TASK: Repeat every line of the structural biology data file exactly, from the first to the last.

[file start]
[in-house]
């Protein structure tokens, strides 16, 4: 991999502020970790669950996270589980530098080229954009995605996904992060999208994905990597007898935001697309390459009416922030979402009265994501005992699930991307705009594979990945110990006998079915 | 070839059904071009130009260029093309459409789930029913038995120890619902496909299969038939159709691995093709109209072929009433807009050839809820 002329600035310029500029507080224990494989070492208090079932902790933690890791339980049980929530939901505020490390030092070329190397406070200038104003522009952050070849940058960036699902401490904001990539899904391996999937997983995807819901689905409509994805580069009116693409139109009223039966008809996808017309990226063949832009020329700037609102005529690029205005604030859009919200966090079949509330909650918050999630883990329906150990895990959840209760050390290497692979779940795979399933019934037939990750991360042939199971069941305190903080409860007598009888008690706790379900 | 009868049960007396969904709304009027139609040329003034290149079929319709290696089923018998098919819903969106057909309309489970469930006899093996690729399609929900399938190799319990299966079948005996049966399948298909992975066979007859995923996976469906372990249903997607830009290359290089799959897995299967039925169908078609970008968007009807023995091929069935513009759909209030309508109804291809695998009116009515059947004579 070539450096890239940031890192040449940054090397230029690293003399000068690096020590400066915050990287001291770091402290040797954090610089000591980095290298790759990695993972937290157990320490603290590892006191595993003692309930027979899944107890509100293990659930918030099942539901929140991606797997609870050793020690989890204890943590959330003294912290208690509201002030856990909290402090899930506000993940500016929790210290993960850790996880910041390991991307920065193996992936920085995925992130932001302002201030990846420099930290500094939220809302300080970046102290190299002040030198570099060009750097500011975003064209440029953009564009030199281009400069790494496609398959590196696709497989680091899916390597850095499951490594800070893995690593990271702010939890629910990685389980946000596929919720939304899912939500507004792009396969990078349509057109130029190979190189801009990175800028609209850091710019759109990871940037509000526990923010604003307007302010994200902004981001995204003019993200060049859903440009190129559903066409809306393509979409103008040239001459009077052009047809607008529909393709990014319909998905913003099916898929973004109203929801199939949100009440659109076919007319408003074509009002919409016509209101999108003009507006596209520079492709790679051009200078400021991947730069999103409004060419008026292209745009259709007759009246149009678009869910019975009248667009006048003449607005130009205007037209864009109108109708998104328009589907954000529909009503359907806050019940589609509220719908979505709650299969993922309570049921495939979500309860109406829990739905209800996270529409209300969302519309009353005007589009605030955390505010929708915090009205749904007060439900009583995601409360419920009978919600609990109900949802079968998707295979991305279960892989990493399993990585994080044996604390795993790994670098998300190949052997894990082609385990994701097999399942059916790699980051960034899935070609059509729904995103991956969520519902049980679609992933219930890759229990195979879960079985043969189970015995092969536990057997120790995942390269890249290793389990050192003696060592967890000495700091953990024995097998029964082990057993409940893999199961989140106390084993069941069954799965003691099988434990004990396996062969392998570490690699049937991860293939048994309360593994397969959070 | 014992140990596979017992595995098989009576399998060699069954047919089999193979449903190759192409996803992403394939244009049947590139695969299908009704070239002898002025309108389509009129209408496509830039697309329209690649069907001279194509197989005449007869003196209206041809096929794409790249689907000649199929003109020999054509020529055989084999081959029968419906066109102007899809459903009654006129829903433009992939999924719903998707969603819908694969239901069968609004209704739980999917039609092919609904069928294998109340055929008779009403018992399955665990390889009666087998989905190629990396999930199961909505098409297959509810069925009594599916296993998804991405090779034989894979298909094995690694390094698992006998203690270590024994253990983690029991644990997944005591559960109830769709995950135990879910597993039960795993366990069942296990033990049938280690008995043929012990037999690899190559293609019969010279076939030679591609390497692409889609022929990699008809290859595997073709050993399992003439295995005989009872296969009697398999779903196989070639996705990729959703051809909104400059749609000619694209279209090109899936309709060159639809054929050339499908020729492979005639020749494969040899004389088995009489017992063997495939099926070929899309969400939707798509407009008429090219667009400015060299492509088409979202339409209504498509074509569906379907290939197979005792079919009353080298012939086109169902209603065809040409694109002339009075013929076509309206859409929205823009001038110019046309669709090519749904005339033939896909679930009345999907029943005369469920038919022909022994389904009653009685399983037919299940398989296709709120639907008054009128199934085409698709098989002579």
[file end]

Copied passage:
[in-house]
């Protein structure tokens, strides 16, 4: 991999502020970790669950996270589980530098080229954009995605996904992060999208994905990597007898935001697309390459009416922030979402009265994501005992699930991307705009594979990945110990006998079915 | 070839059904071009130009260029093309459409789930029913038995120890619902496909299969038939159709691995093709109209072929009433807009050839809820 002329600035310029500029507080224990494989070492208090079932902790933690890791339980049980929530939901505020490390030092070329190397406070200038104003522009952050070849940058960036699902401490904001990539899904391996999937997983995807819901689905409509994805580069009116693409139109009223039966008809996808017309990226063949832009020329700037609102005529690029205005604030859009919200966090079949509330909650918050999630883990329906150990895990959840209760050390290497692979779940795979399933019934037939990750991360042939199971069941305190903080409860007598009888008690706790379900 | 009868049960007396969904709304009027139609040329003034290149079929319709290696089923018998098919819903969106057909309309489970469930006899093996690729399609929900399938190799319990299966079948005996049966399948298909992975066979007859995923996976469906372990249903997607830009290359290089799959897995299967039925169908078609970008968007009807023995091929069935513009759909209030309508109804291809695998009116009515059947004579 070539450096890239940031890192040449940054090397230029690293003399000068690096020590400066915050990287001291770091402290040797954090610089000591980095290298790759990695993972937290157990320490603290590892006191595993003692309930027979899944107890509100293990659930918030099942539901929140991606797997609870050793020690989890204890943590959330003294912290208690509201002030856990909290402090899930506000993940500016929790210290993960850790996880910041390991991307920065193996992936920085995925992130932001302002201030990846420099930290500094939220809302300080970046102290190299002040030198570099060009750097500011975003064209440029953009564009030199281009400069790494496609398959590196696709497989680091899916390597850095499951490594800070893995690593990271702010939890629910990685389980946000596929919720939304899912939500507004792009396969990078349509057109130029190979190189801009990175800028609209850091710019759109990871940037509000526990923010604003307007302010994200902004981001995204003019993200060049859903440009190129559903066409809306393509979409103008040239001459009077052009047809607008529909393709990014319909998905913003099916898929973004109203929801199939949100009440659109076919007319408003074509009002919409016509209101999108003009507006596209520079492709790679051009200078400021991947730069999103409004060419008026292209745009259709007759009246149009678009869910019975009248667009006048003449607005130009205007037209864009109108109708998104328009589907954000529909009503359907806050019940589609509220719908979505709650299969993922309570049921495939979500309860109406829990739905209800996270529409209300969302519309009353005007589009605030955390505010929708915090009205749904007060439900009583995601409360419920009978919600609990109900949802079968998707295979991305279960892989990493399993990585994080044996604390795993790994670098998300190949052997894990082609385990994701097999399942059916790699980051960034899935070609059509729904995103991956969520519902049980679609992933219930890759229990195979879960079985043969189970015995092969536990057997120790995942390269890249290793389990050192003696060592967890000495700091953990024995097998029964082990057993409940893999199961989140106390084993069941069954799965003691099988434990004990396996062969392998570490690699049937991860293939048994309360593994397969959070 | 014992140990596979017992595995098989009576399998060699069954047919089999193979449903190759192409996803992403394939244009049947590139695969299908009704070239002898002025309108389509009129209408496509830039697309329209690649069907001279194509197989005449007869003196209206041809096929794409790249689907000649199929003109020999054509020529055989084999081959029968419906066109102007899809459903009654006129829903433009992939999924719903998707969603819908694969239901069968609004209704739980999917039609092919609904069928294998109340055929008779009403018992399955665990390889009666087998989905190629990396999930199961909505098409297959509810069925009594599916296993998804991405090779034989894979298909094995690694390094698992006998203690270590024994253990983690029991644990997944005591559960109830769709995950135990879910597993039960795993366990069942296990033990049938280690008995043929012990037999690899190559293609019969010279076939030679591609390497692409889609022929990699008809290859595997073709050993399992003439295995005989009872296969009697398999779903196989070639996705990729959703051809909104400059749609000619694209279209090109899936309709060159639809054929050339499908020729492979005639020749494969040899004389088995009489017992063997495939099926070929899309969400939707798509407009008429090219667009400015060299492509088409979202339409209504498509074509569906379907290939197979005792079919009353080298012939086109169902209603065809040409694109002339009075013929076509309206859409929205823009001038110019046309669709090519749904005339033939896909679930009345999907029943005369469920038919022909022994389904009653009685399983037919299940398989296709709120639907008054009128199934085409698709098989002579």